University of exeter

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Trial by jury is more than an instrument of justice and more than a wheel of constitution; it is the lamp that shows that freedom lives~ Lord Devlin (1953)


if you can justify (only you can perform certain responsibilities of certain importance – ex: only child carer). (like WW2- if your job was vital for the war, you could be excused from service)

1. Names randomly selected from the electoral register

2. Must notify the court if they are unable to attend

3. Expectation is that the case will take two weeks (though if the case overruns, jurors are expected to remain)

4. Jurors informed in advance if the case is expected to overrun


if convictions are powerful (biased in one way or another- could be excused from participating).

5. Prosecution and defence are provided with juror list

6. Basic police check carried out as routine

7. More intensive vetting takes place only if prosecution or defence deem it necessary

8. Vetting may take the form of extensive background checks in matters pertinent to the nature of the case (e.g. political affiliations)


– personal interests (ex. Friends with one of the witnesses) . done by case by case basis (if clark doesn’t feel that would bias, and the prosecution and defense are ok with it – could ..)

9. Group of 15 appropriate jurors assigned to a case

10. Court Clerk selects 12 at random to form the jury

11. Jurors must inform the Court of any personal interests

12. Such jurors may be replaced by one of the three ‘spares’


13. Prosecution and defence are provided with juror list

14. Basic police check carried out as routine

15. More intensive vetting takes place only if prosecution or defence deem it necessary

16. Vetting may take the form of extensive background checks in matters pertinent to the nature of the case (e.g. political affiliations)


How can we study the decisions juries make?

17. Cannot study real juries

18. Jurors cannot discuss anything that takes place in the deliberation room

19. It is an offence for anyone to obtain, disclose or solicit any particulars of statements made, opinions expressed, argument advanced or vote cast by members of a jury in the course of their deliberations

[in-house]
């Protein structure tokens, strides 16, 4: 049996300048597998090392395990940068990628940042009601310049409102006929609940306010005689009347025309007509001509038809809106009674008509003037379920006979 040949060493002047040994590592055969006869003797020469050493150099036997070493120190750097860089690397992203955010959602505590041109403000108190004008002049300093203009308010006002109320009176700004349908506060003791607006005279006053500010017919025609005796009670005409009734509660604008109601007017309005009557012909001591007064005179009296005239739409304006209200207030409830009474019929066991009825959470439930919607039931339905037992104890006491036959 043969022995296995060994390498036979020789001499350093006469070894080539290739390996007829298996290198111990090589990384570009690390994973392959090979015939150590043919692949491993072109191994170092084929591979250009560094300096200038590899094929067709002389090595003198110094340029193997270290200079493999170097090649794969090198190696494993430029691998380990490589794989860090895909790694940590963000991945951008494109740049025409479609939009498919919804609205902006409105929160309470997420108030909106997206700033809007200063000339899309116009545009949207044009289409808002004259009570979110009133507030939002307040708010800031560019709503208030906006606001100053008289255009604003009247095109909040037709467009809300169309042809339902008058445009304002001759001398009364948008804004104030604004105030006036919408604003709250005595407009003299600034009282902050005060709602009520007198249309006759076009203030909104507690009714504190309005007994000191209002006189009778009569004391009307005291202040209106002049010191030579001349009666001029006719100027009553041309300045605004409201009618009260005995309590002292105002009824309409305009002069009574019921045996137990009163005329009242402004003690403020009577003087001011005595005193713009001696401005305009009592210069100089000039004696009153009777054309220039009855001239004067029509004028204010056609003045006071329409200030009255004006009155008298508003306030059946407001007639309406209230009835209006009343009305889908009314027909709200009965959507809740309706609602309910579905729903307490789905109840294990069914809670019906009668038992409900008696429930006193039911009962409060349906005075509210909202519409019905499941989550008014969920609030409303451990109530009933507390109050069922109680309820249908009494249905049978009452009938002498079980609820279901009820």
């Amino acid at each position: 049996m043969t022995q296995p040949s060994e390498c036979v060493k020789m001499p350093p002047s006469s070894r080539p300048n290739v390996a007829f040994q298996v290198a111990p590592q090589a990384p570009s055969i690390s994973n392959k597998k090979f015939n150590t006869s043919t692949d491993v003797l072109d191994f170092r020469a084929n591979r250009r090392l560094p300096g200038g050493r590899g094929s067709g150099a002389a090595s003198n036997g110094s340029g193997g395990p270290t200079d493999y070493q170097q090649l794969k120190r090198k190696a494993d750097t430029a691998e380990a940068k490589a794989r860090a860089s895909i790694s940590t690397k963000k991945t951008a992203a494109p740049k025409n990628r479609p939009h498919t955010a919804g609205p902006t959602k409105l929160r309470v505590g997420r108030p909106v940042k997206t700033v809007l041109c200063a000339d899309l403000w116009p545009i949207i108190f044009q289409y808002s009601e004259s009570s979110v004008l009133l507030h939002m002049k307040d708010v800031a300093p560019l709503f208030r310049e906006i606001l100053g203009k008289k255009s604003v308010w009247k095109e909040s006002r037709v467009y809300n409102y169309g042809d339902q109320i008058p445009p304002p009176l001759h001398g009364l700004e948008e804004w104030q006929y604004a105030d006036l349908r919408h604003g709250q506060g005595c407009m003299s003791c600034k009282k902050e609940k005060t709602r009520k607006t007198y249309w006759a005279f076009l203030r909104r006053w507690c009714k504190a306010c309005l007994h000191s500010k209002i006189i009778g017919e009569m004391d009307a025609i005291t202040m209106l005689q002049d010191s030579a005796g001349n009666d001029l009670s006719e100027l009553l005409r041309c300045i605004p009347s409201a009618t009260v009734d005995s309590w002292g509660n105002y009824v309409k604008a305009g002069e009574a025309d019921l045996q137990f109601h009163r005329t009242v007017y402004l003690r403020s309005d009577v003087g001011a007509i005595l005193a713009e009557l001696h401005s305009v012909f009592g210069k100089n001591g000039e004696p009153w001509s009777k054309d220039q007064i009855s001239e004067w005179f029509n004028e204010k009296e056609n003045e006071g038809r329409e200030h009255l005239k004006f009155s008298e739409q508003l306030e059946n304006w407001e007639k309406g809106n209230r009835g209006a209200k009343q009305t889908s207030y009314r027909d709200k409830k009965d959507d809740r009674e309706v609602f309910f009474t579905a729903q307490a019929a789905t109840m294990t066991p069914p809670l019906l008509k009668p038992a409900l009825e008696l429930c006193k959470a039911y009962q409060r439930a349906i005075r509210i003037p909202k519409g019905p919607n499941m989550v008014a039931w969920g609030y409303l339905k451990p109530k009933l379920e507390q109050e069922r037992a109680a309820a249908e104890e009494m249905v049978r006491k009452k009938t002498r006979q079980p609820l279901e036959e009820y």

Contempt of Court Act (1981)

Shadow juriesShadow jury – recruit 12 men and women using same selection criteria. They could sit in the public gallery. You take it to a different quiet location and let them deliberate.

Mock simulated jury – what we’re doing in this session . differences in pressures, motivations etc. (same with shadow)


21. Mock ‘simulated’ juries


Jurors asked to recall two specific, key issues

22. Almost 70% said the instructions were simple and easy to understand

23. Only 31% could correctly recall the two key issues

Only 48% could correctly recall the issues, even after being given a written summary of the judge’s direction– 70% said simple but only 31% could articulate the issues (murder and their defense was self-defense. – two issues). Need to question the instructions. In response to this – 2010 – Crown Court Benchbook published – Judges now take responsibility to craft directions that are specific to any given case (to make sure they’re accessible and understood). Jurors must not seek further information. If juror has any concerns they must disclose them to judge. Explain security arrangements (not allowed to visit scene of crime) . All to insure that the judge has the freedom of expression to make sure that these gaps in understanding can be closed a little. (harder if financial cases- without understanding).

24. -why not permitted to go out and do their own research – in court-important to have tests as to what evidence is admissible!. (we always know somebody who knows somebody who etc). Prosecuted for, for example, googling the defendant (no filter on the internet to make sure that what you’re reading is accurate).

Thomas (2010) Are juries fair? (link on ELE page)

Role play- Regina vs Blake -example – judge rejected appeal

Can’t go to trial twice with same evidence but if new evidence comes up…

Real case- nullified evidence- found not guilty. Motivation maybe needs to be taken into account


25. Tried by your peers

26. Public support

27. Fact-finding is common sense, isn’t it?

28. Individual biases minimised by 12 people contributing

29. Unaccountable and so completely independent

30. Barometer of public conscience and moral values

31. Presence of jury ensures proceedings kept simple

32. No satisfactory alternative?

-tried by your peers (who are making the same kinds of decisions that you would, because they have the same circumstances)

-unaccountable- no one can influence your decision and have that power over you

-barometer of public conscience – moving away from letter of the law, and looking at conscience




34. Juries are not representative and so ‘peer justice’ is a widely-shared illusion

35. Jury is largely ignorant of legal matters and so unable to weigh evidence or consider complex matters appropriately